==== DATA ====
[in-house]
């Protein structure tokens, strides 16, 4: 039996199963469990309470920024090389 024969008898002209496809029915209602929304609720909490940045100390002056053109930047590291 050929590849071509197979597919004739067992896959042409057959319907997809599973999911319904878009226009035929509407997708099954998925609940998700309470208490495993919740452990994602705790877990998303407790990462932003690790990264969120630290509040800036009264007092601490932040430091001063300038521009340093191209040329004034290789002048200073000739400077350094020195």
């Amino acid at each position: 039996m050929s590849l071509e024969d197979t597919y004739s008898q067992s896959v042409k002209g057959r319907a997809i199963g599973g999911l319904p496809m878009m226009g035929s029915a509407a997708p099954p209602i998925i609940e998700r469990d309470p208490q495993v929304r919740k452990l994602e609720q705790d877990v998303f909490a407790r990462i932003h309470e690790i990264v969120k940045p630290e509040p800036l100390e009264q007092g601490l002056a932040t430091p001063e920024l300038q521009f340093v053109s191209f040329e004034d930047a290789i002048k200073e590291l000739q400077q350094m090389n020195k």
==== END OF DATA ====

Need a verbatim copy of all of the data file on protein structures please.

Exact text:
[in-house]
């Protein structure tokens, strides 16, 4: 039996199963469990309470920024090389 024969008898002209496809029915209602929304609720909490940045100390002056053109930047590291 050929590849071509197979597919004739067992896959042409057959319907997809599973999911319904878009226009035929509407997708099954998925609940998700309470208490495993919740452990994602705790877990998303407790990462932003690790990264969120630290509040800036009264007092601490932040430091001063300038521009340093191209040329004034290789002048200073000739400077350094020195």
């Amino acid at each position: 039996m050929s590849l071509e024969d197979t597919y004739s008898q067992s896959v042409k002209g057959r319907a997809i199963g599973g999911l319904p496809m878009m226009g035929s029915a509407a997708p099954p209602i998925i609940e998700r469990d309470p208490q495993v929304r919740k452990l994602e609720q705790d877990v998303f909490a407790r990462i932003h309470e690790i990264v969120k940045p630290e509040p800036l100390e009264q007092g601490l002056a932040t430091p001063e920024l300038q521009f340093v053109s191209f040329e004034d930047a290789i002048k200073e590291l000739q400077q350094m090389n020195k």